Denver television station KDVR reported Tuesday, that faced with a shrinking number of print subscriptions, The Tribune, Greeley’s largest daily newspaper, has announced it will begin charging customers for much of its online content starting in November.
Tribune Publisher, Bart Smith, in an article posted on greeleytribune.com this week, stated the paper has made the decision to charge for its content both online and in print. Smith said, “We believe we will be successful with online subscriptions for the same reasons that most local community newspapers continue to be successful.”
Mr. Smith seems to ignore the fact that nationally, local community newspapers are failing in ever increasing numbers. More popular than trying to charge fewer readers more money, is the model of combining several locals under one umbrella management and consolidating sales and reporting staff personal. Such programs are easily found by searching for ‘community media’ online.
As an example, Smith points to the Grand Junction Daily Sentinel which erected a paywall last October and says it has seen a steady increase in subscriptions since then. However, Grand Junction is a community not well covered by the neighborhood sections on the FOX network’s website free of charge. Greeley is not only well covered, the FOX channel is often ahead of The Tribune in breaking stories online.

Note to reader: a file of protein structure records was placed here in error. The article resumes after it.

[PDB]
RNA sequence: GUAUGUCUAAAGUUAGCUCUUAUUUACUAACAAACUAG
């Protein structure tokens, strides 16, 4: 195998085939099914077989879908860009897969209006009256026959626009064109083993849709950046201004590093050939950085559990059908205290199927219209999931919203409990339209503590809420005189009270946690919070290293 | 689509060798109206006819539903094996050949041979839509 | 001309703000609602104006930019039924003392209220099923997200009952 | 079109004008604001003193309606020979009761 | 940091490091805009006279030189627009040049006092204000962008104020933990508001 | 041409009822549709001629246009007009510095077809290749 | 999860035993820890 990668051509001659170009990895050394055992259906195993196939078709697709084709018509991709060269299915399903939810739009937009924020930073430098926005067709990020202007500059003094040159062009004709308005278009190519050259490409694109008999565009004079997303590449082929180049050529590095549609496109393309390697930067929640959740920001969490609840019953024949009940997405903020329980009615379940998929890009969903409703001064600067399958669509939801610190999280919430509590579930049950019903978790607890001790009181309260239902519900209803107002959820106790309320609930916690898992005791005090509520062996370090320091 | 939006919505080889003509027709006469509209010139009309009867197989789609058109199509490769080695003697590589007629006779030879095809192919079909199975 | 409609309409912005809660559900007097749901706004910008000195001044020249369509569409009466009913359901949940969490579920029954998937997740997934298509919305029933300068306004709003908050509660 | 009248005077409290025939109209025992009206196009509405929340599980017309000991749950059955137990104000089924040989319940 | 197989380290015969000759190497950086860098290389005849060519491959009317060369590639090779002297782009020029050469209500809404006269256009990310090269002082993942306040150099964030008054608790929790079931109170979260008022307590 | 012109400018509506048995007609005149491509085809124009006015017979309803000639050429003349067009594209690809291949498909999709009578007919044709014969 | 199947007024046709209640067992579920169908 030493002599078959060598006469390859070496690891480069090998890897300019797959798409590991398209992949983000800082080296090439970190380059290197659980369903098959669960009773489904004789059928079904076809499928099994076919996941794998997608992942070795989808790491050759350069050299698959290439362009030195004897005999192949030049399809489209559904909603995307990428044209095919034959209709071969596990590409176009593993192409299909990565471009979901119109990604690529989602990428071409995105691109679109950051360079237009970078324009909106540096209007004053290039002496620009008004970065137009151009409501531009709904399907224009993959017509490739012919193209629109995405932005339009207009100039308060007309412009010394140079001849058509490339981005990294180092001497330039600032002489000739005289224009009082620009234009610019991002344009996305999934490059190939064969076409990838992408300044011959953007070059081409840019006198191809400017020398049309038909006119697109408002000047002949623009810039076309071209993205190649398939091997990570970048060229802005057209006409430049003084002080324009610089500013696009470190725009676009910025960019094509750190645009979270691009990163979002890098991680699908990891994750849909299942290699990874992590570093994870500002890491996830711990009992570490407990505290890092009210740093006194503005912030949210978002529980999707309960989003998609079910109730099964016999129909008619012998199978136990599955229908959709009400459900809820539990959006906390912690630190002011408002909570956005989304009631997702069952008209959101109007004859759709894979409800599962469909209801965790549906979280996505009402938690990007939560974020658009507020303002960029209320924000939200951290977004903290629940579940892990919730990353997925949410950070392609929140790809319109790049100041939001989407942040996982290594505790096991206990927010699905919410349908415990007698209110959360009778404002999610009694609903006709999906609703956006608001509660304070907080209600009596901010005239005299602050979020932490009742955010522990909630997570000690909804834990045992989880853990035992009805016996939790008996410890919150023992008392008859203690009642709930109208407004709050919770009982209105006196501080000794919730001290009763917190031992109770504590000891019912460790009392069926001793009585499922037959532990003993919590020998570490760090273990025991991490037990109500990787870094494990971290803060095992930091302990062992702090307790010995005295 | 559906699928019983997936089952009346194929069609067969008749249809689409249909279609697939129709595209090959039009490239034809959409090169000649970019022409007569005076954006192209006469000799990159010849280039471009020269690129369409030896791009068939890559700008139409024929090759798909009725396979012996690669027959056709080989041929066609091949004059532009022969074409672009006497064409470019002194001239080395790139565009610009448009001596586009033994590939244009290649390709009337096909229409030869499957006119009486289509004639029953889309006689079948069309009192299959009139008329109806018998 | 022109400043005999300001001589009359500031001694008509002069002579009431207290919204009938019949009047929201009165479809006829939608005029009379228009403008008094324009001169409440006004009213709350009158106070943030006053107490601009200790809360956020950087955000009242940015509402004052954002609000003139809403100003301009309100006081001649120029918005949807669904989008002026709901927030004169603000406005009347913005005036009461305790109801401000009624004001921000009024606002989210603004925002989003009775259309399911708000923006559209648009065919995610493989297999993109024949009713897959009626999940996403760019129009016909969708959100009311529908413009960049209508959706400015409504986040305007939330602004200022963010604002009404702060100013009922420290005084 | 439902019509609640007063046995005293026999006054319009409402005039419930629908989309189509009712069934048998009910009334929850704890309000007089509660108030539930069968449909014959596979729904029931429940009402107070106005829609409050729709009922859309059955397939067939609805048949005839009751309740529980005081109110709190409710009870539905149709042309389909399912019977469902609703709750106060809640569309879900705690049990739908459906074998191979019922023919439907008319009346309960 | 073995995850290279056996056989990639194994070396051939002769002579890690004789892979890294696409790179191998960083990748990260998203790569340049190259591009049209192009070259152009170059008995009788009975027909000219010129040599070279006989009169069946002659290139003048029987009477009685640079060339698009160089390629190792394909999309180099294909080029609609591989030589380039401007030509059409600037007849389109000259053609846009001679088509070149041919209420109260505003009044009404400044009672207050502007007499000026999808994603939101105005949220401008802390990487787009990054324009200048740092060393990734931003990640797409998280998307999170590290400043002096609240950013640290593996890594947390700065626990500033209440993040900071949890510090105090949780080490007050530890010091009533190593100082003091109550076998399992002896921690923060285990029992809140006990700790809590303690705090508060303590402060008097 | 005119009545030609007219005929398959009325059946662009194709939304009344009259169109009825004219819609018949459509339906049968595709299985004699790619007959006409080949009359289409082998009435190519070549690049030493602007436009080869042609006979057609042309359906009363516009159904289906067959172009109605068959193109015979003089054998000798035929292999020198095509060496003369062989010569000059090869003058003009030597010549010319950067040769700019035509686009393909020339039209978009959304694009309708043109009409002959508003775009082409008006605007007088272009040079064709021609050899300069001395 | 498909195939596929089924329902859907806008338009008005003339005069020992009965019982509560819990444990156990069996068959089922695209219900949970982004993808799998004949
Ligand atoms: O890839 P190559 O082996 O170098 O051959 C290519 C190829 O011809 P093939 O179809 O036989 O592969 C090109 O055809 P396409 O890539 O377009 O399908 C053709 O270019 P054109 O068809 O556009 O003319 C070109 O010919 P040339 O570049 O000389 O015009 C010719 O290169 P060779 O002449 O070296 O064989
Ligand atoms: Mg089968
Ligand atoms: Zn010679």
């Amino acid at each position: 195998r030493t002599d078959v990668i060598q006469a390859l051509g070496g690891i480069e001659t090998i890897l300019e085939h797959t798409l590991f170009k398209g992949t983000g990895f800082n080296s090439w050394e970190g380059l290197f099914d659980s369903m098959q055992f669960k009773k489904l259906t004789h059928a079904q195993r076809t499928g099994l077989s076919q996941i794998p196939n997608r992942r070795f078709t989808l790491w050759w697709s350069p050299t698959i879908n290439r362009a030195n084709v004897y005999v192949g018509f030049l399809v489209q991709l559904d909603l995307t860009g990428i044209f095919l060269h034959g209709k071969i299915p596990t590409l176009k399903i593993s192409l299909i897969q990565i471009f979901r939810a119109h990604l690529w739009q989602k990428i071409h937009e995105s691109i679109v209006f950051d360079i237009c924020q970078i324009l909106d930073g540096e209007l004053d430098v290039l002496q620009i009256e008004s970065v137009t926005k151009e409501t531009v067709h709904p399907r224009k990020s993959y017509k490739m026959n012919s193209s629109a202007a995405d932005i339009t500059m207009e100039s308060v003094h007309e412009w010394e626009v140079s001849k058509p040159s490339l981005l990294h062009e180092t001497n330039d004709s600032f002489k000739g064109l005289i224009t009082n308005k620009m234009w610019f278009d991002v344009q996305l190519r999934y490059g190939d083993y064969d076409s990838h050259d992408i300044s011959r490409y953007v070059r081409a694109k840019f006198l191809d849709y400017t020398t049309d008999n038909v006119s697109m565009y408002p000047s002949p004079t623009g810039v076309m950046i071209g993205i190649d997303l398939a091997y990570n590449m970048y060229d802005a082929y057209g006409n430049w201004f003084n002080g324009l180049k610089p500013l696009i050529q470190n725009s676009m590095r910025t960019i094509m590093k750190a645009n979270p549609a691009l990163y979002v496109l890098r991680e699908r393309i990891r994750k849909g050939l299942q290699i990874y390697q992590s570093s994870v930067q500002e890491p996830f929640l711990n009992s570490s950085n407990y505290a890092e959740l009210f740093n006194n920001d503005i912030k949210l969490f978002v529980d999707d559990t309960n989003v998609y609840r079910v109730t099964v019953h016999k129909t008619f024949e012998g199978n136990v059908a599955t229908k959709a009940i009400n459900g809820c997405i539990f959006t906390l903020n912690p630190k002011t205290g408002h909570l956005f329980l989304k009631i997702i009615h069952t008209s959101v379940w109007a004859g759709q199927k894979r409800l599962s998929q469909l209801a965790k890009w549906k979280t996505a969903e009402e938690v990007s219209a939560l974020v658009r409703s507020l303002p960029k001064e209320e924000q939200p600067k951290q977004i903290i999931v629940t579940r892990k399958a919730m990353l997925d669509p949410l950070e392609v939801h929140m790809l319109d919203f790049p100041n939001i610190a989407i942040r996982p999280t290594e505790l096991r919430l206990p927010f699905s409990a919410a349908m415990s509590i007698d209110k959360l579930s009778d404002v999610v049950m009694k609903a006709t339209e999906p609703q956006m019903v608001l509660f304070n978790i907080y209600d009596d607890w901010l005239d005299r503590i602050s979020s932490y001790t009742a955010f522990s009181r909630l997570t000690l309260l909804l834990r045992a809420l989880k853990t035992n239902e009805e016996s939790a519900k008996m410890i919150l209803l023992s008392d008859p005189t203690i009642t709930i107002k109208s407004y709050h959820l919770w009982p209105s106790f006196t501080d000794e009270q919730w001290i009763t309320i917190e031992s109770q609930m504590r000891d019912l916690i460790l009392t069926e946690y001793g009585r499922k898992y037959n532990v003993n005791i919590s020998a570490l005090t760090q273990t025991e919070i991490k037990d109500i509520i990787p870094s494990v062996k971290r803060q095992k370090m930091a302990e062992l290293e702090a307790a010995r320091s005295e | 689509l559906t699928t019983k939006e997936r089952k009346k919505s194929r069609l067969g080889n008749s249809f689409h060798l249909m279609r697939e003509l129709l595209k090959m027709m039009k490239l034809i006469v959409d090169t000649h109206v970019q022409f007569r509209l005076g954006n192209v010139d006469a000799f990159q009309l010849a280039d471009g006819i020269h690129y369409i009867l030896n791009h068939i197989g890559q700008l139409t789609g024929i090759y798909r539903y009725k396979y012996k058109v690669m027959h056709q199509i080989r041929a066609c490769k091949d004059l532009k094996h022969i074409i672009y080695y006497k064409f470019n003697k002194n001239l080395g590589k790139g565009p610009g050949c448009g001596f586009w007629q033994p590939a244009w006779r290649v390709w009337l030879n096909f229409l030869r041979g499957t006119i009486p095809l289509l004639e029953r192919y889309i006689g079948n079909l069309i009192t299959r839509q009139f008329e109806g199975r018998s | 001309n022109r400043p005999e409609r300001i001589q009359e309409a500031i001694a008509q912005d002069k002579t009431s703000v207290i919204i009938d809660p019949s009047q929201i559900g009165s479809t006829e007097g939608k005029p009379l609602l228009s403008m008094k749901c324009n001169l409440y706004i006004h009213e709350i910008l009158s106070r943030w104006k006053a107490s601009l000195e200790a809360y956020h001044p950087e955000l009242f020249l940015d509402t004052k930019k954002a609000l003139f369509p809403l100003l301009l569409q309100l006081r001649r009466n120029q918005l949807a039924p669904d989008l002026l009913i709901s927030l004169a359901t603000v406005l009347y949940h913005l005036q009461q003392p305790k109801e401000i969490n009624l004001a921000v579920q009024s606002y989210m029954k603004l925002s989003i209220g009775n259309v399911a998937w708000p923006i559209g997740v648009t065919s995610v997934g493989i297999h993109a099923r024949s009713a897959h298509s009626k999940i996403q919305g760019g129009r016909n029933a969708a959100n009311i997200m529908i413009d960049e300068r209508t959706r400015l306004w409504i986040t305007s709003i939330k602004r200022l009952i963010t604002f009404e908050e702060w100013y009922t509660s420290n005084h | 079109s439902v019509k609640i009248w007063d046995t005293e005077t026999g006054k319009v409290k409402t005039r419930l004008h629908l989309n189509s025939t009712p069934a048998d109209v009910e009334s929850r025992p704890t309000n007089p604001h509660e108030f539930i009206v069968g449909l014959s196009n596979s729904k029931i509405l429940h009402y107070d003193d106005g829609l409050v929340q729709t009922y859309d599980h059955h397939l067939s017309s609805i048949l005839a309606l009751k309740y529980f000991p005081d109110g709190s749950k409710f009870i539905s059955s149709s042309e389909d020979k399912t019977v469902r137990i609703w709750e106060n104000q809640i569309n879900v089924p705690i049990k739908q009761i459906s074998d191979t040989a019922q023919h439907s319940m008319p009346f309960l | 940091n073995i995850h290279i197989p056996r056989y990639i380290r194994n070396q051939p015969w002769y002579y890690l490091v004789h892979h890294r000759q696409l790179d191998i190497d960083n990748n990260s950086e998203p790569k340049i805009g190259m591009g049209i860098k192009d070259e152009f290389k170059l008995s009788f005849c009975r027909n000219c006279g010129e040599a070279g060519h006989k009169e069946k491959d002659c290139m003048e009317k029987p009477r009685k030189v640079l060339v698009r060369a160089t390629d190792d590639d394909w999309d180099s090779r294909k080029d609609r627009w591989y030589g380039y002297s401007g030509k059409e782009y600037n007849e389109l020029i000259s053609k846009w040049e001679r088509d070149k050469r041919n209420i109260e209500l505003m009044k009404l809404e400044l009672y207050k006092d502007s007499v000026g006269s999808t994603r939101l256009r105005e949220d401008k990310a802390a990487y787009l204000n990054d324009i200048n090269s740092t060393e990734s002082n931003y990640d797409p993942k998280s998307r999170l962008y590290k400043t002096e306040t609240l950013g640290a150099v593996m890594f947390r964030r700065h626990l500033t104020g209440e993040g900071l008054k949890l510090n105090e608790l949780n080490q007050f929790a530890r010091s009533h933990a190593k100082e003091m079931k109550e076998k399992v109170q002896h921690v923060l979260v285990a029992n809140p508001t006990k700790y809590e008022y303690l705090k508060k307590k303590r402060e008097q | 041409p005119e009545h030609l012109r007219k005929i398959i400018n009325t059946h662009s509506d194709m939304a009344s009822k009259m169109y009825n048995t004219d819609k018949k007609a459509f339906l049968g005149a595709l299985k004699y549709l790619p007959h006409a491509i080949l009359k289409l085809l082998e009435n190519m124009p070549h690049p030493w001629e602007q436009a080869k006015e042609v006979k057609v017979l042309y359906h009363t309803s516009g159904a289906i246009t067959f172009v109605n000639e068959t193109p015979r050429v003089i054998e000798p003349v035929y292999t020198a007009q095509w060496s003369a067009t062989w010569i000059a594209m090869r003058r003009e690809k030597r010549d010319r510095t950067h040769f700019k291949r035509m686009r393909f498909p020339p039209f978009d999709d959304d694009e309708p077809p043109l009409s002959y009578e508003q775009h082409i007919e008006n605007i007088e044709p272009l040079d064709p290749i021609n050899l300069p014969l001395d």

The Tribune’s current plans are to charge daily print subscribers $1 a month to access all of its online content. Customers who only want the online version will pay $8.95 a month.
Greeley residents have been discovering an alternative for local and important state and national issues in the free online Greeley Gazette. Greeley Gazette publisher, Brett Reese, explains that, unlike the historic model of charging readers, as The Tribune has chosen to follow, the Greely Gazette online is updated throughout the day, carries breaking news, and is made available free to readers since it employs a modern business model developed in the internet era.
A quick internet search reveals several stories broken by the Gazette went national in the past year, while in that same time period The Tribune seemed to have missed national attention entirely.